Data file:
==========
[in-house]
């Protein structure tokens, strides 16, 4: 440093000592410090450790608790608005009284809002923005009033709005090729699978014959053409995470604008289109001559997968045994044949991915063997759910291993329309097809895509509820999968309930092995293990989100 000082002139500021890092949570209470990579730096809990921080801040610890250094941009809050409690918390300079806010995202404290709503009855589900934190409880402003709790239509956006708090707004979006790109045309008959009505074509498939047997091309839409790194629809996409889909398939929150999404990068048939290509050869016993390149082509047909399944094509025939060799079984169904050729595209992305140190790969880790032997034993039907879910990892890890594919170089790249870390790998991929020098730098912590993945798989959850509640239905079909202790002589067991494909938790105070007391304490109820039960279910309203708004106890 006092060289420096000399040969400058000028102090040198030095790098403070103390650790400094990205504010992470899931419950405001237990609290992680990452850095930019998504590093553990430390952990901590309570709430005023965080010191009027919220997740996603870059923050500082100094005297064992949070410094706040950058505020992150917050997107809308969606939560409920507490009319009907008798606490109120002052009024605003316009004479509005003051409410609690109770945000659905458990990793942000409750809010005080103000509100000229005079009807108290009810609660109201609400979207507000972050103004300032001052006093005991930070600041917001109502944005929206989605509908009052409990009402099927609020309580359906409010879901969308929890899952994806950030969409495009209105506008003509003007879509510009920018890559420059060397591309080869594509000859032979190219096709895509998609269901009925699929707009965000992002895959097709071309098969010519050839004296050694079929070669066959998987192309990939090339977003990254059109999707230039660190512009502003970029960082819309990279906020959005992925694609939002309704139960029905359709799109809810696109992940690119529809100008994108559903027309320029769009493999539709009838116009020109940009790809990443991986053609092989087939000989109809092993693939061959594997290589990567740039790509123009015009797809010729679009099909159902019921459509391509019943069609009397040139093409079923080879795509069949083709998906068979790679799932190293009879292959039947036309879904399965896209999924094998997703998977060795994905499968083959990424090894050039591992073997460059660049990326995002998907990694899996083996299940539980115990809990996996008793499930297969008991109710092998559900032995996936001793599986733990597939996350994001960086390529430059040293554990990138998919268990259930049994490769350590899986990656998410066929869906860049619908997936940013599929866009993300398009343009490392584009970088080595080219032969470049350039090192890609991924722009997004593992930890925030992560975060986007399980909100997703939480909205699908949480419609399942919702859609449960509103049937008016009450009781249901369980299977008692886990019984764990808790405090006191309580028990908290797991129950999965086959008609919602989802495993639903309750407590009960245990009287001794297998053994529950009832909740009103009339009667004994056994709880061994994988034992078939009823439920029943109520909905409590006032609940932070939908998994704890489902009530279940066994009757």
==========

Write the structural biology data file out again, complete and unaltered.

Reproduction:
[in-house]
């Protein structure tokens, strides 16, 4: 440093000592410090450790608790608005009284809002923005009033709005090729699978014959053409995470604008289109001559997968045994044949991915063997759910291993329309097809895509509820999968309930092995293990989100 000082002139500021890092949570209470990579730096809990921080801040610890250094941009809050409690918390300079806010995202404290709503009855589900934190409880402003709790239509956006708090707004979006790109045309008959009505074509498939047997091309839409790194629809996409889909398939929150999404990068048939290509050869016993390149082509047909399944094509025939060799079984169904050729595209992305140190790969880790032997034993039907879910990892890890594919170089790249870390790998991929020098730098912590993945798989959850509640239905079909202790002589067991494909938790105070007391304490109820039960279910309203708004106890 006092060289420096000399040969400058000028102090040198030095790098403070103390650790400094990205504010992470899931419950405001237990609290992680990452850095930019998504590093553990430390952990901590309570709430005023965080010191009027919220997740996603870059923050500082100094005297064992949070410094706040950058505020992150917050997107809308969606939560409920507490009319009907008798606490109120002052009024605003316009004479509005003051409410609690109770945000659905458990990793942000409750809010005080103000509100000229005079009807108290009810609660109201609400979207507000972050103004300032001052006093005991930070600041917001109502944005929206989605509908009052409990009402099927609020309580359906409010879901969308929890899952994806950030969409495009209105506008003509003007879509510009920018890559420059060397591309080869594509000859032979190219096709895509998609269901009925699929707009965000992002895959097709071309098969010519050839004296050694079929070669066959998987192309990939090339977003990254059109999707230039660190512009502003970029960082819309990279906020959005992925694609939002309704139960029905359709799109809810696109992940690119529809100008994108559903027309320029769009493999539709009838116009020109940009790809990443991986053609092989087939000989109809092993693939061959594997290589990567740039790509123009015009797809010729679009099909159902019921459509391509019943069609009397040139093409079923080879795509069949083709998906068979790679799932190293009879292959039947036309879904399965896209999924094998997703998977060795994905499968083959990424090894050039591992073997460059660049990326995002998907990694899996083996299940539980115990809990996996008793499930297969008991109710092998559900032995996936001793599986733990597939996350994001960086390529430059040293554990990138998919268990259930049994490769350590899986990656998410066929869906860049619908997936940013599929866009993300398009343009490392584009970088080595080219032969470049350039090192890609991924722009997004593992930890925030992560975060986007399980909100997703939480909205699908949480419609399942919702859609449960509103049937008016009450009781249901369980299977008692886990019984764990808790405090006191309580028990908290797991129950999965086959008609919602989802495993639903309750407590009960245990009287001794297998053994529950009832909740009103009339009667004994056994709880061994994988034992078939009823439920029943109520909905409590006032609940932070939908998994704890489902009530279940066994009757």